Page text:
Don’t just throw tax dollars at it…fix the problem!
End 8 hour waits for driver-license renewal!
Politicians and the media have in recent months bemoaned long lines at Texas Department of Public Safety driver-license megacenters, with some drivers reportedly waiting in line eight hours in order to renew their licenses.
Legislators have suggested moving licensing authority away from DPS in response, but that won’t fix the problem. Instead lawmakers must finally repeal the Drivers Responsibility fees that complicate license renewal, especially for low income drivers.
Bi-partisan coalition for reform
The following organizations support repealing the DRP: Republican Party of Texas (2018 platform), Texas Public Policy Foundation, Empower Texans, Texas Criminal Justice Coalition, Texans for Accountable Government (TAG), ACLU of Texas, Austin Justice Coalition, and Just Liberty.
The DRP creates hundreds of thousands of unnecessary and complex driver-license renewal cases
DPS revokes driver licenses for non-payment of debt about a half a million times per year, and all told 1.7 million people currently have their licenses revoked. Most of these people didn’t pay a DRP fee — a fee to the state that has to be paid (in addition to the traffic fine) once a year for three years. This system significantly increases the number of people showing up to renew their licenses every year, and many of these drivers have more complex cases.
As it turns out, suspending a person’s driver-license is not a great way to force them to pay a bill they can’t afford. After conducting a study, California last year stopped using driver-license suspension to punish nonpayment. The reform did not apply to anyone with an existing DL suspension, so it may take years before the license renewal lines start to go down in California. We can do better here.
We support the following ways to reduce lines at the license centers
If lawmakers want to make sure Texas can afford to give rural people a local driver-license facility, regardless of how infrequently they use it in sparsely populated areas, and also improve customer service for most Texans, then they must address the root causes of the long lines in our major urban areas:
1) abolish the Driver Responsibility Program,
2) stop other debt-related driver-license suspensions and collect debt using private-market best practices (government debt is not sacred and does not deserve police/jail enforcement),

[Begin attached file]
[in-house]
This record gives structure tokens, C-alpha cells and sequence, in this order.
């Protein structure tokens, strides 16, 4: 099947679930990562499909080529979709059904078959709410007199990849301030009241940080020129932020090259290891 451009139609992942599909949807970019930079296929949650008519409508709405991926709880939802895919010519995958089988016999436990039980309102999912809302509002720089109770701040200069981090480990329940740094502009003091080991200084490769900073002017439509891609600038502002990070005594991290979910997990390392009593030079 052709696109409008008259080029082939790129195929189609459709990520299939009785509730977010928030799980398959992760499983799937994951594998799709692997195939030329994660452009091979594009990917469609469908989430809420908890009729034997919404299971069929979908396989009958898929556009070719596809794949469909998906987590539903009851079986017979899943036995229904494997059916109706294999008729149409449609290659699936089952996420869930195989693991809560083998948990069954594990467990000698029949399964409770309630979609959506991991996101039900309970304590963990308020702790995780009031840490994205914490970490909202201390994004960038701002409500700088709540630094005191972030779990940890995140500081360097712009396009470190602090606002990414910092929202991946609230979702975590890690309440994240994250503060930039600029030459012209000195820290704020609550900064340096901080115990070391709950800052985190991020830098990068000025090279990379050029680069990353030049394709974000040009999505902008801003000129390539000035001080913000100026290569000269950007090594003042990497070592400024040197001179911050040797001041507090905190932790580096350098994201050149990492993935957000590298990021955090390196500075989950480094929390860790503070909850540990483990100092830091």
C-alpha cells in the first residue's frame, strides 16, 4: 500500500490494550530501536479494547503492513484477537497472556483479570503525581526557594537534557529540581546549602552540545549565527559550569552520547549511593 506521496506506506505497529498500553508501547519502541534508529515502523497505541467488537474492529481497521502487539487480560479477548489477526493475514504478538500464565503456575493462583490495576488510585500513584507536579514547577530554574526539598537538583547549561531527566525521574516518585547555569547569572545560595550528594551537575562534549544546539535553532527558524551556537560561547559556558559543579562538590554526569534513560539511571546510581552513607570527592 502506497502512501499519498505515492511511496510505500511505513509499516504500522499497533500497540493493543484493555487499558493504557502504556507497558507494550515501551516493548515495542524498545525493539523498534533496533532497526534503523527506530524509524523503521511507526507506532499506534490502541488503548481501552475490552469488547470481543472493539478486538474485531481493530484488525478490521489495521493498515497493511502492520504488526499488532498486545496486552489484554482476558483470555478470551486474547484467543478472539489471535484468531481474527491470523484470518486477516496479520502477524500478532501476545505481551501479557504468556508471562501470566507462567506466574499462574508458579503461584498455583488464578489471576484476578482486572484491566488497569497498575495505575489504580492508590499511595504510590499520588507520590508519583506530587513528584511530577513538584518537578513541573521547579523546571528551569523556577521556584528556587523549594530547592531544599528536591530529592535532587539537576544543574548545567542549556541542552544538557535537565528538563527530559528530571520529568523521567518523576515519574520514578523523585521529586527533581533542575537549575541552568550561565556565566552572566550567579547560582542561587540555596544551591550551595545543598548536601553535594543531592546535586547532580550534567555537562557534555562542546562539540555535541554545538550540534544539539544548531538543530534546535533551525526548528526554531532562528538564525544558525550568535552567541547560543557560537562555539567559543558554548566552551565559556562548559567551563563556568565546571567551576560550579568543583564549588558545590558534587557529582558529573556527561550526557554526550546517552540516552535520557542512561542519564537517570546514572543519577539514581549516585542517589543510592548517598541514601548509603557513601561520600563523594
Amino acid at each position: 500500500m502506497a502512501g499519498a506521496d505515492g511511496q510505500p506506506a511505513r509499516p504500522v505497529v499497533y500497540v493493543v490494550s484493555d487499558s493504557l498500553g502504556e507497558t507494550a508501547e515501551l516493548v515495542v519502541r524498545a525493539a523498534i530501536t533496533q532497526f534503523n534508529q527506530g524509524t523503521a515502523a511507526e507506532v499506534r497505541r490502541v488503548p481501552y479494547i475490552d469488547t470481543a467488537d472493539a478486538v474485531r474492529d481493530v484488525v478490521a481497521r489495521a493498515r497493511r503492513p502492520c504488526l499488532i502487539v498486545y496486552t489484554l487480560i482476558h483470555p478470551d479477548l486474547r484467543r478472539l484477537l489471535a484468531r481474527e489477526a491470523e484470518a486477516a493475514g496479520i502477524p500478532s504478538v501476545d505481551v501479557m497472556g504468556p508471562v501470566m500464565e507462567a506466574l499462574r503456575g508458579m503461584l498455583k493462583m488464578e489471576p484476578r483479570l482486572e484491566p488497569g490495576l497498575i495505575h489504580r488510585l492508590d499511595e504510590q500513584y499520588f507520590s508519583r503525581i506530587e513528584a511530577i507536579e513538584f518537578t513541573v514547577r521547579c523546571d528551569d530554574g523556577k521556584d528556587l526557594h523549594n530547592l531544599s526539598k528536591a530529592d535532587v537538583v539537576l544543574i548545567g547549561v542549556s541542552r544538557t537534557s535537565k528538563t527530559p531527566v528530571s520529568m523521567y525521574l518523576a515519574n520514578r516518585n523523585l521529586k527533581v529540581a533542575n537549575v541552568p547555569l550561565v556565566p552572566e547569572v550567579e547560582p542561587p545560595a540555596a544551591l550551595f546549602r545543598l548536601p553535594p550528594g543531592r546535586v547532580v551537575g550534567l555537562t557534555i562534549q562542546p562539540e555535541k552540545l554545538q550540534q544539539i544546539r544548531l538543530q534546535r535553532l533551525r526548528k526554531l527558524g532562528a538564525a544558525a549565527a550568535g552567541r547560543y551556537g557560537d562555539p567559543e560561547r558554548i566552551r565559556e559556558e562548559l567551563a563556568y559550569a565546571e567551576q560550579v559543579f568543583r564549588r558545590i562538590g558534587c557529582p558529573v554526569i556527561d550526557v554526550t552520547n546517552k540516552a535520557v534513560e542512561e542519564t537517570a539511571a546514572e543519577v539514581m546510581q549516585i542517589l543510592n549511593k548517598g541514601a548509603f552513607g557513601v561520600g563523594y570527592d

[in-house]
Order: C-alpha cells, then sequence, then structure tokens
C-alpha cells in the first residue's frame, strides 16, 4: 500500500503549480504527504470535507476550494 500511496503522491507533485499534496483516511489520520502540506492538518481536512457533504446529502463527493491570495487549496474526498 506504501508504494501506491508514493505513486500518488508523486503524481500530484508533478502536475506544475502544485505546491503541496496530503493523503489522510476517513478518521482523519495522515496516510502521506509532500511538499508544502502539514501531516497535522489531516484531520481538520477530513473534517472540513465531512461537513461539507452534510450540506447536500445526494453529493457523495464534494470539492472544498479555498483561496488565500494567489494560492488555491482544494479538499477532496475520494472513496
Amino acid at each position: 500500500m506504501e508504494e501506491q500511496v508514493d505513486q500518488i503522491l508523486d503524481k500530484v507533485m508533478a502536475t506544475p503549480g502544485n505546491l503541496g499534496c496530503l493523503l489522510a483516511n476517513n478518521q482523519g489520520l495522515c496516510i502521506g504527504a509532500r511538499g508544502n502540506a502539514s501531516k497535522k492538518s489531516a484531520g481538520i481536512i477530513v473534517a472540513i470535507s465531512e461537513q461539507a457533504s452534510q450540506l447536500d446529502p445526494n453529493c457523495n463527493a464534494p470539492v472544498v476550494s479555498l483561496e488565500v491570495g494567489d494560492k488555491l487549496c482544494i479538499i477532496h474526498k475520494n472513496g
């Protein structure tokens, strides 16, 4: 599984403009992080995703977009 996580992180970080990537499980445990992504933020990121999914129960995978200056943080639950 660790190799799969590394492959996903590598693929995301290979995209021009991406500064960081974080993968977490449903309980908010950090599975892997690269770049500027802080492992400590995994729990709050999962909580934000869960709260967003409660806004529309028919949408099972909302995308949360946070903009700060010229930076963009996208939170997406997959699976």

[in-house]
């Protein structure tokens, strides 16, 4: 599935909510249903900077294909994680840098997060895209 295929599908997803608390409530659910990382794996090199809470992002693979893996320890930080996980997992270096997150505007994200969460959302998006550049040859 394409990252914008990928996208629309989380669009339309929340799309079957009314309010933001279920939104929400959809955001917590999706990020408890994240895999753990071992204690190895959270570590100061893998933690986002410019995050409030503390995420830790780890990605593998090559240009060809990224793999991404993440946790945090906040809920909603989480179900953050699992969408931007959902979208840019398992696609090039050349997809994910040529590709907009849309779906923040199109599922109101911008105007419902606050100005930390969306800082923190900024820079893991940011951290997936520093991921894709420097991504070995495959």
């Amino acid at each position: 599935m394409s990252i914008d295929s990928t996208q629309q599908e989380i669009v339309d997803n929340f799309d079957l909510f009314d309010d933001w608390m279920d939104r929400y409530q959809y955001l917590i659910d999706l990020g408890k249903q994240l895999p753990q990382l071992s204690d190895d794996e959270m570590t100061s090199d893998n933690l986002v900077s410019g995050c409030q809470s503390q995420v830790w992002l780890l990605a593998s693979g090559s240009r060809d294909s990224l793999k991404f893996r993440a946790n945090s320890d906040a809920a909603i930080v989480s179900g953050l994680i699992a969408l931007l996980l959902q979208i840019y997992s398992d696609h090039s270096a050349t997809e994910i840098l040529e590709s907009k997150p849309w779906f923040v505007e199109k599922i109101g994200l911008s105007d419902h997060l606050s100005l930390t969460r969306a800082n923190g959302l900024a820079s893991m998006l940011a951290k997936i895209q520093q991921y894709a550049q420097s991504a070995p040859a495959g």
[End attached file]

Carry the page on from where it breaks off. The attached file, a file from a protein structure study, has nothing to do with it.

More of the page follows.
3) eliminate unnecessary annual renewals for sex offenders, and
4) give DPS the resources it needs to pick up the phone when Texans call their Customer Service Center.
If the Legislature would fixes those four problems, the lines around the license centers would evaporate virtually overnight.
Don’t blame innocent drivers: fund the call centers
The Lt. Governor blamed long license-center lines on drivers who don’t renew their licenses online: “Patrick said the biggest problem for DPS license offices is that a majority of people visit them to renew their driver’s licenses when they could do so online. He said the department needs to develop a more aggressive plan for educating drivers about renewing online.”
But that critique amounts to blaming drivers for the government’s failed systems. The Customer Service Center which takes phone calls from drivers with license issues is so understaffed that only 20 percent of calls are even answered, and 83 percent of those must wait on hold for 10 minutes or longer before they can speak to a person.
According to the most recent DPS Strategic Plan, currently the agency’s customer service center (CSC):
- receives approximately 24,400 calls per day, but because of limited staff and technology it is only able to answer approximately 4,880 of those calls, 20% of the demand; Customers are forced to call the CSC multiple times to enter the queue to speak with a Customer Service Representative (CSR).
- is currently only able to answer about 17% of these 4,880 calls within 10 minutes, far below an acceptable customer service level. Once in the queue, customers must wait an average of 15 minutes before their call is answered.
Such significant understaffing indicates a budget problem created by the Legislature, not a problem with DPS management. In its Legislative Appropriations Request, DPS suggested boosting starting salaries at the Customer Service Center in order to fill 200 vacancies there as of August 2018, reported the Dallas News.
Fund the call center and confused drivers would have a way to know how best to engage with the DPS bureaucracy. As things stand, they show up at the driver-license center because there’s no other way for them to engage with the agency to understand how to navigate the process. Lawmakers should apply tax dollars to the root cause of the staffing issues, and eliminate hundreds of thousands of unnecessary license renewals and complex cases by eliminating license suspension for nonpayment of the DRP.